As we get further into the story, situations become even more bizarre and confusing, to say the least. It gets tiring after awhile as we desperately try to connect the ambiguous pieces and search for answers, only to realize we’re only halfway into this movie. The beleaguering continues to press on as we try to adjust to new information. Fortunately, Kaufman’s filmmaking style is intriguing enough that we’re willing to take the journey despite the constant feeling of abandonment and bewilderment. We feel involved even when we’re knee deep in the abyss of the obtuseness.
Unlike Reed’s book, however, Kaufman never really pulls back. In all his Hitchcockian subversion and transfer of leads, we never really get that clear A-ha! moment. Many will undoubtedly leave the movie scratching their heads, and rightfully so. This is a film that will surely require a second viewing (at least) to fully grasp, which not everyone will be open to. “If a movie is so difficult to understand the first time around, why would I want to watch it again?” Well, you probably wouldn’t. And yet, somehow it just so happens that the success (or failure) of Kaufman’s film relies on you wanting to do just that.
At least the end result – if understood – is a worthy theme worth all the trouble. You could interpret it as a cautionary tale not to live life with regret, as that regret will haunt you and infect every future decision you make, or fail to make, until you’re left questioning the meaning of your life and holding on to some arbitrary circumstance that never panned out the way you would have liked it to.
Plemons finally gets the starring role he deserves and absolutely nails it. Jake views hope as a human invention, which isn’t really the idea one should have when searching for true happiness, nor is it a strategy to finding one’s purpose in life. His pain has turned him into a cynic, but not the kind that uses cynicism to mask sentiment or prevent any more pain. Nor the kind that one should be taking away from a film about suicide contemplation. Jake isn’t really a guy to look up to. A cautionary tale, indeed.
Likewise, this film should launch relative newcomer Buckley into the stratosphere. She’s given one of the most challenging roles I’ve seen in a while and executes her performance with the kind of genius that could probably never be duplicated. She navigates the split personality of her character with a smoothness that makes the seams between them nonexistent. Veterans Toni Collette and David Thewlis are magnificent as the unpredictable parents. Kaufman has put together one of the best acted films in a long, long time.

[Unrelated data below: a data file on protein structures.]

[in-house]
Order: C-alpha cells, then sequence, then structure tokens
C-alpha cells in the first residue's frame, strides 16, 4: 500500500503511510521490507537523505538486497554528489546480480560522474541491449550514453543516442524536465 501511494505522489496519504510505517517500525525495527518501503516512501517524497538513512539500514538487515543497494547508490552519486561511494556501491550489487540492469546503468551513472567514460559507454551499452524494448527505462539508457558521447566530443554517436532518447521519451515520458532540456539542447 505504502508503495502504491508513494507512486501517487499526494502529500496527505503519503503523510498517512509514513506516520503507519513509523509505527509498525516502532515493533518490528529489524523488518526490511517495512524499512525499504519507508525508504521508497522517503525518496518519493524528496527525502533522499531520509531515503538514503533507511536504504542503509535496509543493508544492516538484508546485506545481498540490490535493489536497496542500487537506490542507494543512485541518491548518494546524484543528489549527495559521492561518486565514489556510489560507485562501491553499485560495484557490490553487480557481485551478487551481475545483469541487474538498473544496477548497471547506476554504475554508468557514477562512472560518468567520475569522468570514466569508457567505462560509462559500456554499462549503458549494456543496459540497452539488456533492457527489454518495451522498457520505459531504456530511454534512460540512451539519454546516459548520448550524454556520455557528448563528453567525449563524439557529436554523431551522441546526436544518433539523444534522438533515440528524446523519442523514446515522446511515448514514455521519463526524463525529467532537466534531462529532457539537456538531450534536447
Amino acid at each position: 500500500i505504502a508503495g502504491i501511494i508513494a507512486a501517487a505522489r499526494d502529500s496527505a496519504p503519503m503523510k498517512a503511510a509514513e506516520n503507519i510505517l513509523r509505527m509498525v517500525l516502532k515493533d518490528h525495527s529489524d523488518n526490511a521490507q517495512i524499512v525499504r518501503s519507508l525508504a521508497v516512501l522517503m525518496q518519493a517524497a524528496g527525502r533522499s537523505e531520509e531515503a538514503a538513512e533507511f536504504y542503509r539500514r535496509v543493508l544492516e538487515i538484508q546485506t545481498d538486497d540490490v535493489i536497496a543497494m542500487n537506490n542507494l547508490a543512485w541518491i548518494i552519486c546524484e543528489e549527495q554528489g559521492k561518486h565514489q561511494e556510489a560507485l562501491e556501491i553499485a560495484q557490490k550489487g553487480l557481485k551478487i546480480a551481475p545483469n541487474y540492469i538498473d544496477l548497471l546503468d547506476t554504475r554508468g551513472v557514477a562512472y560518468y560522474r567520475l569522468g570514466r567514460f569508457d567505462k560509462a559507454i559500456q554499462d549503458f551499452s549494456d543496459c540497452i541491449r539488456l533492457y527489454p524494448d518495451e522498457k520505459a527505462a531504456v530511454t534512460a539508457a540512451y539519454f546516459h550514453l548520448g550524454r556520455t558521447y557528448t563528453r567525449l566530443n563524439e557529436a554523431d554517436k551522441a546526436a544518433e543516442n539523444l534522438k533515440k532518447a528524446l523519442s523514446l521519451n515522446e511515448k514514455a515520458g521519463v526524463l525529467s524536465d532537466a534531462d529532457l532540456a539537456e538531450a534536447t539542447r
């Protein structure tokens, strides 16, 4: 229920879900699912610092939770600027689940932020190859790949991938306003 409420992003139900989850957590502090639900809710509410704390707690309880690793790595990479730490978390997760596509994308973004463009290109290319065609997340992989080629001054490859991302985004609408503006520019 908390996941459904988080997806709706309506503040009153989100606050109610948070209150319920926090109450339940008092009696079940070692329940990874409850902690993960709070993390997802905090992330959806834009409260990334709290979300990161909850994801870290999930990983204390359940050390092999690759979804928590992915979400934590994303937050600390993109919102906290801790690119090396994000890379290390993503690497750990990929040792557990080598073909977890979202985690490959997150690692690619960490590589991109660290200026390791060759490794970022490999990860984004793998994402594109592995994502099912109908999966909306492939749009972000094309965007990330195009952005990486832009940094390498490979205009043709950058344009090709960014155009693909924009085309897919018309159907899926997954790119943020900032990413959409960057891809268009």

With his latest release, a third directorial effort and another notable entry in his screenwriting resume, it’s clear Charlie Kaufman’s name is something of a marquee presence. Here, he’s very careful with his perspective throughout the entire show, and we come to realize why later on (or we’re supposed to, at least). But then that revelation opens up a lot more questions than we care to deal with after the brain-swelling experience we just witnessed. Why was the perspective so specific?
I’m Thinking of Ending Things doesn’t just challenge the audience to grasp an abstract concept, but to bear a burden of awkwardness that oozes out of nearly every corner of this film – the dinner scene with Lucy and Jake’s parents is one for the ages. Perhaps if many of us were better equipped to cut through that awkwardness, and even disregard it, then we might be more likely to go outside of our comfort zones, fulfill our dreams, and have less regrets. Unfortunately, these important concepts won’t be heard by the majority of people who watch the movie. Kaufman’s film isn’t for everyone, but at the same time it just might be.